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SPCO accord brokered by Mayor Coleman falls flat

Friday’s good news of a brokered peace accord between management and locked-out musicians doesn’t last long.

St. Paul was humming the good news Friday: A deal between the Saint Paul Chamber Orchestra and its locked-out musicians was near, thanks to the continued efforts of St. Paul Mayor Chris Coleman.

But now the musicians say no deal.

And that could mean trouble for the rest of the chamber’s season: Management has set a deadline of today, April 8, for an agreement or the rest of the season will be canceled.

Coleman met with management on Wednesday, then sent a letter to musicians Friday saying:

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“I believe that all remaining local issues between the SPCO management and the musicians that were prohibiting the resumption of the season are resolved.”

But the deal was quickly rejected by the musicians, saying the new brokered accord doesn’t address many of their concerns.

In a public letter on a musicians’ website, the musicians’ negotiating committee on Saturday listed their problems with the latest management offer. And they say:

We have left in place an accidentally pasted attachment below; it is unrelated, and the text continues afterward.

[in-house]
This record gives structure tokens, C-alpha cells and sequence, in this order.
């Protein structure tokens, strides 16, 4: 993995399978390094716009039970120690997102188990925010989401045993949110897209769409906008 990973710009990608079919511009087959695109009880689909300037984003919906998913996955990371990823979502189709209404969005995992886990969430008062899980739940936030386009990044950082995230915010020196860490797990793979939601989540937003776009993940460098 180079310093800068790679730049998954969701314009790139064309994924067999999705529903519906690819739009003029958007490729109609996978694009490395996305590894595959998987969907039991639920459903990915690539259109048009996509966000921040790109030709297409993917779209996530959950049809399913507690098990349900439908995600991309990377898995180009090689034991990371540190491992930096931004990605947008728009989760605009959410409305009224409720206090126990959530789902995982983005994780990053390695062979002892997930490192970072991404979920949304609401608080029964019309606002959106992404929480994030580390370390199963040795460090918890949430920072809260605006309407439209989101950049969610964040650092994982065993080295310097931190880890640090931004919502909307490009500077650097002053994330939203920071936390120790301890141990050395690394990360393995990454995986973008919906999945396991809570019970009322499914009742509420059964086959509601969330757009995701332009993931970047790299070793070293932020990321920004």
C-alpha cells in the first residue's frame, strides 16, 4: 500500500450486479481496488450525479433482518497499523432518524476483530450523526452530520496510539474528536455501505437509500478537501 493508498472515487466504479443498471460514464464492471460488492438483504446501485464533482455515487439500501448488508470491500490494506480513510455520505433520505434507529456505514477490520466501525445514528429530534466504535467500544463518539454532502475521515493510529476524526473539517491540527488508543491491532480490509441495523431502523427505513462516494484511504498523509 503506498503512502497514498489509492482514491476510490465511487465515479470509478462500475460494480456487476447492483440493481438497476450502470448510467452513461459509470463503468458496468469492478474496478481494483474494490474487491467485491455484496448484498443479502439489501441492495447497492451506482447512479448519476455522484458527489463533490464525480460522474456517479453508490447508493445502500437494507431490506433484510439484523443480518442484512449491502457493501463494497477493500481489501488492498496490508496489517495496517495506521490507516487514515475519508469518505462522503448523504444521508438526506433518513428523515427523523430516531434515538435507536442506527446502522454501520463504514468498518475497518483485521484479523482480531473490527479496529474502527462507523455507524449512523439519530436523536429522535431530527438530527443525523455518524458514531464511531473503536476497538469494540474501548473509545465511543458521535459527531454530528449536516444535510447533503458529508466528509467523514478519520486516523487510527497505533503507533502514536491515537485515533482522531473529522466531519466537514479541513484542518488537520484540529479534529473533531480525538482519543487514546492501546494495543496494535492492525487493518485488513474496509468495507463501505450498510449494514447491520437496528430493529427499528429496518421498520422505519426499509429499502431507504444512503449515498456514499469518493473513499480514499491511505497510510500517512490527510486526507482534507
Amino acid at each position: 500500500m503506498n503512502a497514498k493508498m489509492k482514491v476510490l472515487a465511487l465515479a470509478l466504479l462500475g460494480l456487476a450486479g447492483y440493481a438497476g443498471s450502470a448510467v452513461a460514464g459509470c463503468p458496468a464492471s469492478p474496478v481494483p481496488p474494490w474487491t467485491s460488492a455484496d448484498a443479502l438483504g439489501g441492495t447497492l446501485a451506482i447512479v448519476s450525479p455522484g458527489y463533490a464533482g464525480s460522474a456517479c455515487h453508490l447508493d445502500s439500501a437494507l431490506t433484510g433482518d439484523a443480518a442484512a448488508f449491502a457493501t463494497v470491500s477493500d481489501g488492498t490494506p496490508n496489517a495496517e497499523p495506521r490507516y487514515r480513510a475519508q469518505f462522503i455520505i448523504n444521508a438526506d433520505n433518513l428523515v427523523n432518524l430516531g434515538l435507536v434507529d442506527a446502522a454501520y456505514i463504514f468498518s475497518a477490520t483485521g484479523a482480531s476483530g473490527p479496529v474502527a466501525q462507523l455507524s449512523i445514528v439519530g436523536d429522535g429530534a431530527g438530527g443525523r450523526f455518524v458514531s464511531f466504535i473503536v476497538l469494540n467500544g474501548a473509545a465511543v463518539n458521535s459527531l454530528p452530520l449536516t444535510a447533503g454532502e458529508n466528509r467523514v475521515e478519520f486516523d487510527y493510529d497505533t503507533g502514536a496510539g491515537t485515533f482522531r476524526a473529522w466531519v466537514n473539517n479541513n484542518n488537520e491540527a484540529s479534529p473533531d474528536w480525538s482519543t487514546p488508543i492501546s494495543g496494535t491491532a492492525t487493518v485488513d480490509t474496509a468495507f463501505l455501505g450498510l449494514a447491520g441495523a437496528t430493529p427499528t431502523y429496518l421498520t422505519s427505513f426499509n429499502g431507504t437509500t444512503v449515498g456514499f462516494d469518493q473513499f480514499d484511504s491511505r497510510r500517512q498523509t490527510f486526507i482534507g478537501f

In conclusion, we believe the only way to resolve this dispute without the further cancellation of any concerts is for Management to accept and sign the MOA we proposed on April 2nd by 5 p.m. on April 8th. Such action by the Society assures first that the commitments made to you by Management on April 5th will be kept, and second assures that there will be an agreement signed by 5 p.m. on April 8th that we will submit for ratification with the unanimous support of the Negotiating Committee. Please let us know if your office will insist that Management honor its commitments made to you which were not reflected in the Outline that Management sent to us on April 5th.

The on-going dispute is hampering planning for next year’s season, too. SPCO Interim President Dobson West told MPR:

“We would be in a position where we really can’t sell tickets unless we are really sure we are going to have an orchestra, and we won’t be able to raise money if we don’t have a season and that would put us in a very bad position. And put us in a position where we would really seriously need to look at suspending operations.”

Coleman’s office said this morning that he is preparing a letter on the matter, to be issued later today.